Household wealth is soaring, but who’s benefiting?

 In Home News Section, Uncategorized

Did you hear that household wealth has hit another record high?

Australia’s households just keep getting wealthier, apparently.

In December, wealth per person hit a new record, and in the March quarter it hit another record of $492,055 — up $19,494 in three months.

Does that feel reasonable to you?

I’ll show you where that “wealth” is accumulating.

Do you own any assets?

Late last year, the Australian Council of Social Service (ACOSS) published a report showing the main components of wealth in Australia.

Using the latest available data from the Bureau of Statistics (for 2017-18), it showed the average wealth per household in Australia in 2018 was made up of:

  • Main home (39 per cent)
  • Superannuation (20 per cent)
  • Shares and other financial assets (19 per cent)
  • Investments in other real estate (12 per cent)
  • Other non-financial assets (10 per cent)

Remember “wealth” and “income” are different things.

As we discussed a few months ago, “wealth” refers to the economic resources held by members of a household after all of their debts are theoretically paid off.

It’s held in those assets listed above: residential and investment properties, superannuation accounts, shares, personal savings, and non-financial assets like cars, furniture and artwork.

Your wealth increases if those things increase in value.

It can increase when the estimated sale price of your home goes up, relative to the size of the principal outstanding on your mortgage.

It can increase when your super grows, or when your savings grow.

That’s very different from “income.”

“Income” refers to current payments received by a household that are used to support current consumption.

The most common sources of income are wages, salaries, and government pensions and allowances.

So, when we talk about household wealth increasing, we’re talking about the value of assets going up.

So what’s happening now?

The value of assets is skyrocketing at the moment, but incomes are hardly growing.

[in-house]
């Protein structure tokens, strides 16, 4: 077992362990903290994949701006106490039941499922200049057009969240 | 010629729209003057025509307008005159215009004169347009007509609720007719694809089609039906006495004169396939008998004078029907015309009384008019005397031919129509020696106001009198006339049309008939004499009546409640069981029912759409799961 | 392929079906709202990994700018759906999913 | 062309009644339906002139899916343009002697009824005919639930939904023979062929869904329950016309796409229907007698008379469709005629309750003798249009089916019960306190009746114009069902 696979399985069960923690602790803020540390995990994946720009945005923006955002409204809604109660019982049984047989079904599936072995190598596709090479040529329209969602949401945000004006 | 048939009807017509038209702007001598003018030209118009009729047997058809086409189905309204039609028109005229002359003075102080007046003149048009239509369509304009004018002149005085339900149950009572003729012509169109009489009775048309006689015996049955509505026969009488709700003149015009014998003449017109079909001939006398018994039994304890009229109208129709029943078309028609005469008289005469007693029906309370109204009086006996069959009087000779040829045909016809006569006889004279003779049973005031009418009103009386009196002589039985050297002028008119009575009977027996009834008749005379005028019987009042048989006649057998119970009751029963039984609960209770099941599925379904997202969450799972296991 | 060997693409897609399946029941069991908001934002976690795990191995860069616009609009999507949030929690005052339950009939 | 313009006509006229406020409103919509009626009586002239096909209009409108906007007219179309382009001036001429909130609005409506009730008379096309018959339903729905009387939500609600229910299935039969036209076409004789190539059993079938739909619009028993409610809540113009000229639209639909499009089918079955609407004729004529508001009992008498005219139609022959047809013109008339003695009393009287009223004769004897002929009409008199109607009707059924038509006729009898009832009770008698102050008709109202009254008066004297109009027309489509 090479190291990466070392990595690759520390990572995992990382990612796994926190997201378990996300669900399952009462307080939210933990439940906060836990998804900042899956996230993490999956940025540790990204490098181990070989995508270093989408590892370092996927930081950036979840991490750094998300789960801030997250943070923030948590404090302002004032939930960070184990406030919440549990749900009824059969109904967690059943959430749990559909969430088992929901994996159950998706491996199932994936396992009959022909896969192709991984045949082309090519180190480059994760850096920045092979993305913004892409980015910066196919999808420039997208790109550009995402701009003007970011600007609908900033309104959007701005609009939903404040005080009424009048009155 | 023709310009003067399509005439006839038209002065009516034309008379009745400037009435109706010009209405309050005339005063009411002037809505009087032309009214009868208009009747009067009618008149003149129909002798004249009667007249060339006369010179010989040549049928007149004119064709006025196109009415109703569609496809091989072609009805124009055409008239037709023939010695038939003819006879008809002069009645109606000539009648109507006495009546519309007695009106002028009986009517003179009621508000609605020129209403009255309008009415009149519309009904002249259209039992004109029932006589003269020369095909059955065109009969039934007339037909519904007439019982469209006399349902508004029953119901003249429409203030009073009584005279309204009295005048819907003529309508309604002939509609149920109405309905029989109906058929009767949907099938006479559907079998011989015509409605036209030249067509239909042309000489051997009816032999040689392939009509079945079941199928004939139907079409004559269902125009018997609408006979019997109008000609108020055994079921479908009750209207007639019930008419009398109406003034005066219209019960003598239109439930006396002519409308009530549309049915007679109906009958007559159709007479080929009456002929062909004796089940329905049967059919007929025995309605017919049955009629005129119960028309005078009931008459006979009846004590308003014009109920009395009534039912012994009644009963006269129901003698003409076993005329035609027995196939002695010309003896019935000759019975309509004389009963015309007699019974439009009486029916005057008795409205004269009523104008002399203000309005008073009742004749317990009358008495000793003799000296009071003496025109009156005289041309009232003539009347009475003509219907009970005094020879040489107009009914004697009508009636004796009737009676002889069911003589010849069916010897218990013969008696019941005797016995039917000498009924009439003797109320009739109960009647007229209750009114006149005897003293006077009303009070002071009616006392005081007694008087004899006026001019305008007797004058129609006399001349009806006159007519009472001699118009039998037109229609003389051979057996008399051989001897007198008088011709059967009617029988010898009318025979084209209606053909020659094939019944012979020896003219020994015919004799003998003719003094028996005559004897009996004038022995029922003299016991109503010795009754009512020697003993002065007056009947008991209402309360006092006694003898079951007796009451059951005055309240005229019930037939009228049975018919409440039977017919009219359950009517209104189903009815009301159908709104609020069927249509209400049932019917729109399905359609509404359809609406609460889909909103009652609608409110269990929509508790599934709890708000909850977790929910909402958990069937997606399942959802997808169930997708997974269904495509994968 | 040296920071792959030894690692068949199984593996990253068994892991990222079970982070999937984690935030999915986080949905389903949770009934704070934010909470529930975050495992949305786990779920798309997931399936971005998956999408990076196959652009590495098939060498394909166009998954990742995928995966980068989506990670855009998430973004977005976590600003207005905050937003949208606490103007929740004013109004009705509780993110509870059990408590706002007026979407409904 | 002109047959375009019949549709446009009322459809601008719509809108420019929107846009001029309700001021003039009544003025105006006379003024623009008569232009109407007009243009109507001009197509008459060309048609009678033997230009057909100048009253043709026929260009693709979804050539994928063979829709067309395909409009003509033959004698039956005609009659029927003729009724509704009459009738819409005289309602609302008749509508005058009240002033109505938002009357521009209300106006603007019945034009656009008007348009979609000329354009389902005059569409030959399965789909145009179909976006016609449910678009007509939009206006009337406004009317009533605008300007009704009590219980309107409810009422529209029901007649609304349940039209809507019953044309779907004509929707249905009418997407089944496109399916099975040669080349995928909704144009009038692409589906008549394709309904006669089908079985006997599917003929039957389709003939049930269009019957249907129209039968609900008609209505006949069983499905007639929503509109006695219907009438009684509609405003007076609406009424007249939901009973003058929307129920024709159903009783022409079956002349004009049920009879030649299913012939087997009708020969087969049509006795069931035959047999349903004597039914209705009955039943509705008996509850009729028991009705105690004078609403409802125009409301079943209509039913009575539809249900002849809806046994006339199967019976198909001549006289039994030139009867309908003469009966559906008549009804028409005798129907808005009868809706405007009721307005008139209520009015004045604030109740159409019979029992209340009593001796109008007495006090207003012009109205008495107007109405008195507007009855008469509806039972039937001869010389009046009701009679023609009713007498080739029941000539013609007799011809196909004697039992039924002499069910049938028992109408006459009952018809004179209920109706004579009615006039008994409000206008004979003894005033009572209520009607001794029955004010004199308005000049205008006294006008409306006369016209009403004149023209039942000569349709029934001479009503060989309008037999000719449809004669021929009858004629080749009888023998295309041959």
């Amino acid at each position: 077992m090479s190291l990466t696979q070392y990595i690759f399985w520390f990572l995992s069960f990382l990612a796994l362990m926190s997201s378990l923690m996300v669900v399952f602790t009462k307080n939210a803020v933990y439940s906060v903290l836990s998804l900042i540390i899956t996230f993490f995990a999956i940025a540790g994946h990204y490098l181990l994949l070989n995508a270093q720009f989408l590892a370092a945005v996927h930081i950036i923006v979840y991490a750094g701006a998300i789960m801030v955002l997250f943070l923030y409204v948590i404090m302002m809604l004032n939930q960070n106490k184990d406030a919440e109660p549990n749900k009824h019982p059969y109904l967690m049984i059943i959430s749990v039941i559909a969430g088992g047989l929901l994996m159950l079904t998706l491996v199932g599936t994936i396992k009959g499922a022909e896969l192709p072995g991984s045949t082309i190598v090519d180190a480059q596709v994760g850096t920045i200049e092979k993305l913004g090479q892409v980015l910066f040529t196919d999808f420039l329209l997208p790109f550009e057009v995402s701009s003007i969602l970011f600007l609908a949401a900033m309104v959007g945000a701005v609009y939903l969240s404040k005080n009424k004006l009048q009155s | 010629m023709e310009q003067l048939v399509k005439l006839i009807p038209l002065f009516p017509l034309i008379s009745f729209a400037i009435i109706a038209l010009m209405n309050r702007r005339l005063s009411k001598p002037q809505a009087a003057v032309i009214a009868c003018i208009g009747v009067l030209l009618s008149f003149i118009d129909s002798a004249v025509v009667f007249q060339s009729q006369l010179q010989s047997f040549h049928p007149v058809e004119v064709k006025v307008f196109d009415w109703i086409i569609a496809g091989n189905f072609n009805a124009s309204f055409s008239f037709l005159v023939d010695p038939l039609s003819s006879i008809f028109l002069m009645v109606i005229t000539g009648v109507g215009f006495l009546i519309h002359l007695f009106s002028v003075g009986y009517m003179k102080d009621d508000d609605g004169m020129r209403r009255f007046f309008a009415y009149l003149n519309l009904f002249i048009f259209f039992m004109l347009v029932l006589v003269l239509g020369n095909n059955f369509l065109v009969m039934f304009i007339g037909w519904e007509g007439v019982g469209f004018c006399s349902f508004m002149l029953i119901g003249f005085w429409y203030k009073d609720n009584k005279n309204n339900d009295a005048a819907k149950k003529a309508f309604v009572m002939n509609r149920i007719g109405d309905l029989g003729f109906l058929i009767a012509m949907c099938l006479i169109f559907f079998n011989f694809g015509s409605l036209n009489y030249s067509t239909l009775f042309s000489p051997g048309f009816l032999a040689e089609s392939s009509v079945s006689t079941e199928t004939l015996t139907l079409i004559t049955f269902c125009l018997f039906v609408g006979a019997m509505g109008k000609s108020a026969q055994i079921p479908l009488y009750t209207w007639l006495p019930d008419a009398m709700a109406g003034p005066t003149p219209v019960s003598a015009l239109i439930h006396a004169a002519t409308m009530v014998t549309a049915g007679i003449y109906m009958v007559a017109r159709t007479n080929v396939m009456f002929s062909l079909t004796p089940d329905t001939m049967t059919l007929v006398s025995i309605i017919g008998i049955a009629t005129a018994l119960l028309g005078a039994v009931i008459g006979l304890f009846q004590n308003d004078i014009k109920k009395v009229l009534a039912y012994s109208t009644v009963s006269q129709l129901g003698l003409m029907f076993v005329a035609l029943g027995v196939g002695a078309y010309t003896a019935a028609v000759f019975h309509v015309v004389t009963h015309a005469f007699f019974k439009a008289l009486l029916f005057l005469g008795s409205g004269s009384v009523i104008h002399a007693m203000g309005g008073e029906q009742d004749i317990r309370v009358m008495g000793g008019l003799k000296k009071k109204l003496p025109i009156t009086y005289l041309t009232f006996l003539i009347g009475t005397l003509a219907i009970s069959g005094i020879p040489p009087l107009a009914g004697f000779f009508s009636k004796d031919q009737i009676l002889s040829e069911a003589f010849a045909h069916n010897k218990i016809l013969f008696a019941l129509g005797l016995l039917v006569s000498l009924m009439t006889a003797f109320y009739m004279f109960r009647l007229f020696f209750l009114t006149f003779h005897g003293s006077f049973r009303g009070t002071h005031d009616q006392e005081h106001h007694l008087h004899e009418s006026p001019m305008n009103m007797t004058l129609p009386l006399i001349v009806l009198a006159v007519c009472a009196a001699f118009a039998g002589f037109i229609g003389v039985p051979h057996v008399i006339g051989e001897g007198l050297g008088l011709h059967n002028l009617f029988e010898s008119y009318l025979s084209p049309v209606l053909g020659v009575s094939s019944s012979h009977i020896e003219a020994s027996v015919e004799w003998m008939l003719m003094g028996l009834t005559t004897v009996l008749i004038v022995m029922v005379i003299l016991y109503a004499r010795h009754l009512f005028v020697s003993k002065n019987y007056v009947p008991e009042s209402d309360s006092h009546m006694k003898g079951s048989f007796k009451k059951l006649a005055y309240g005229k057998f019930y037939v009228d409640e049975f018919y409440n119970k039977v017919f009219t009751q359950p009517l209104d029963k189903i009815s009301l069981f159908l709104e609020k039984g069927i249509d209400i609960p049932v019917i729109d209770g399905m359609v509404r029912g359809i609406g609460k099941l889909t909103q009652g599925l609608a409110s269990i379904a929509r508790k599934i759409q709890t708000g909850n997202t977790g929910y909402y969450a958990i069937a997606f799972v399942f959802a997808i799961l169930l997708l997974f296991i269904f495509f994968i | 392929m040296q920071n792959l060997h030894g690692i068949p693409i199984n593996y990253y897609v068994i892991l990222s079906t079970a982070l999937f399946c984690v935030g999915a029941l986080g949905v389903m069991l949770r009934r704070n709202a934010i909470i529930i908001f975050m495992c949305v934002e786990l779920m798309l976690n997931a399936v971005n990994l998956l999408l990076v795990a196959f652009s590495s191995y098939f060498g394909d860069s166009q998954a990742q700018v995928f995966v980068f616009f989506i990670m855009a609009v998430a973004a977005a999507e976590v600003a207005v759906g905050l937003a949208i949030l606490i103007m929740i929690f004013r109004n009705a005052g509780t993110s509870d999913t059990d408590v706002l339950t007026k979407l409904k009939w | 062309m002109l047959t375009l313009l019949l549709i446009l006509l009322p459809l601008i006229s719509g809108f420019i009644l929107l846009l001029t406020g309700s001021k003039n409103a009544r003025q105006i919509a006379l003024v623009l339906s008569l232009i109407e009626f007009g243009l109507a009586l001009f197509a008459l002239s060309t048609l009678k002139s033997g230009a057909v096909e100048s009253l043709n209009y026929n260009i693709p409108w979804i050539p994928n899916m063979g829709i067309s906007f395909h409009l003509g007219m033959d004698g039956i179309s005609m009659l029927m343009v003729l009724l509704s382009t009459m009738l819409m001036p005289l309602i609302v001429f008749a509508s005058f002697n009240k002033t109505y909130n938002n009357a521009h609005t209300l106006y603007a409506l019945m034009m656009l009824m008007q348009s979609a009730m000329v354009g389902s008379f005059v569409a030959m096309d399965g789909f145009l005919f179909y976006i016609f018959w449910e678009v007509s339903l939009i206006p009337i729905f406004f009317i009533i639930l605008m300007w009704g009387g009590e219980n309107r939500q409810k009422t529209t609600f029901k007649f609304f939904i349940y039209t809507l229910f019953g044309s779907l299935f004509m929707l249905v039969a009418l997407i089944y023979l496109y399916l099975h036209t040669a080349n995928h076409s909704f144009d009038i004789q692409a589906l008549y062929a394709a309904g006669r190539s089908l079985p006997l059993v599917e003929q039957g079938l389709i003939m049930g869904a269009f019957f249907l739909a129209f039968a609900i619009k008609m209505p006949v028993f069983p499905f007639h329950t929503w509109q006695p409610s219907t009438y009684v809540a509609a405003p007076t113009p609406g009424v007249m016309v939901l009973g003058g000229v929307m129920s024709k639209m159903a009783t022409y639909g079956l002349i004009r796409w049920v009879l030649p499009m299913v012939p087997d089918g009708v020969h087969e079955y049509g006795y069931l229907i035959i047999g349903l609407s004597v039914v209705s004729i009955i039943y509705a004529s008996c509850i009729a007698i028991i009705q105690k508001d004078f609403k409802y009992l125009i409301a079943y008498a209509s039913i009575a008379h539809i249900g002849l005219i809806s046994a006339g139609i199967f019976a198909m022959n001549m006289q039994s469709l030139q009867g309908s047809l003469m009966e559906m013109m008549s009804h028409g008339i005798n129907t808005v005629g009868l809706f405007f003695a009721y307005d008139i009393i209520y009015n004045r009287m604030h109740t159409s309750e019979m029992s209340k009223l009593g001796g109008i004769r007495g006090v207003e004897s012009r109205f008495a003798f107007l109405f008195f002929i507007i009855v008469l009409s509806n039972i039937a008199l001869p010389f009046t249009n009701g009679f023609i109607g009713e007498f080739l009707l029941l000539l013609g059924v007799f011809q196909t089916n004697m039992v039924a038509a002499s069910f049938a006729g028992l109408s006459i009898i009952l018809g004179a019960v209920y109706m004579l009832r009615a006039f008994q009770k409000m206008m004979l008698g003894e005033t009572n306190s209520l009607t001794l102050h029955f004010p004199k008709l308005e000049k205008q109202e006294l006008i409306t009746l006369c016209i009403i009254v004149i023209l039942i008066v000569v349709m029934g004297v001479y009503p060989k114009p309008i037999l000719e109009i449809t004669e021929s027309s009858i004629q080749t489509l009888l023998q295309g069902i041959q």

So if you’re lucky enough to own any assets (like a residential property, or superannuation savings), your wealth is likely increasing.

But if you don’t own any assets, you’re missing out.

As you can see from the graph below, surging property prices have been responsible for the bulk of the sharp increase in household wealth in the last year.

After losing $23.9 billion in the June quarter last year, the value of land and dwellings has been increasing ruthlessly.

In the September quarter it jumped by $230 billion, then by $343.2 billion in the December quarter, and then by $434.6 billion in the March quarter.

Record low interest rates and government support for the housing sector have been fuelling the price rises, as have improving labour markets, and pent-up demand.

Superannuation has been the next biggest contributor to rising wealth.

The value of super reserves has increased by hundreds of billions of dollars since the COVID lockdowns last year, as share markets recover.

But what if you extinguished all of your super savings after taking advantage of the federal government’s early access to super scheme last year?

The McKell Institute, a progressive thinktank, released a paper last month showing how that may have hurt your wealth accumulation.

Unfortunately, the early access to super scheme began when the share market was near the bottom of its cycle, so if you withdrew your savings then you would have missed the subsequent recovery on share markets.

Australians withdrew $36.4 billion under the scheme.

According to the McKell Institute, if that money wasn’t withdrawn from Australia’s super accounts, it would have grown to $41.1 billion by April, representing $4.7 billion in foregone retirement savings.

Who wants to be a millionaire?

When ACOSS released its wealth report last year, it said the 2018 data would provide a baseline against which to assess the impact that COVID-era policies could have on wealth inequality in Australia.

And we got a hint of that last week, when Credit Suisse released its annual Global Wealth Report 2021.

Its report tracked global changes in wealth in 2020.

Interestingly, it showed Australia is topping the global rankings for median wealth per adult, as measured in US dollars ($US238,070 per adult).

That’s ahead of Belgium ($US230,550), Hong Kong SAR ($US173,770) and New Zealand ($US171,620).

It said Australia was now home to 1.8 million millionaires (or 3.2 per cent of the world’s total), after recording the third-largest increase in the number of millionaires (up 392,000).

That means almost one in 10 Australian adults are now a US dollars millionaire.

Michael Marr, head of private banking at Credit Suisse Australia, said the Reserve Bank’s decision to push interest rates to record lows was probably the biggest contributor to Australia’s performance in the Global Wealth rankings, because it fuelled equity and housing market increases across the country.

However, economist and report author Anthony Shorrocks also made the point that global wealth creation in 2020 appeared to be “completely detached” from the economic woes resulting from COVID-19.

“If asset price increases are set aside, then global household wealth may well have fallen,” he noted.

“In the lower wealth bands where financial assets are less prevalent, wealth has tended to stand still, or, in many cases, regressed.”

By business reporter Gareth Hutchens (Original ABC Article)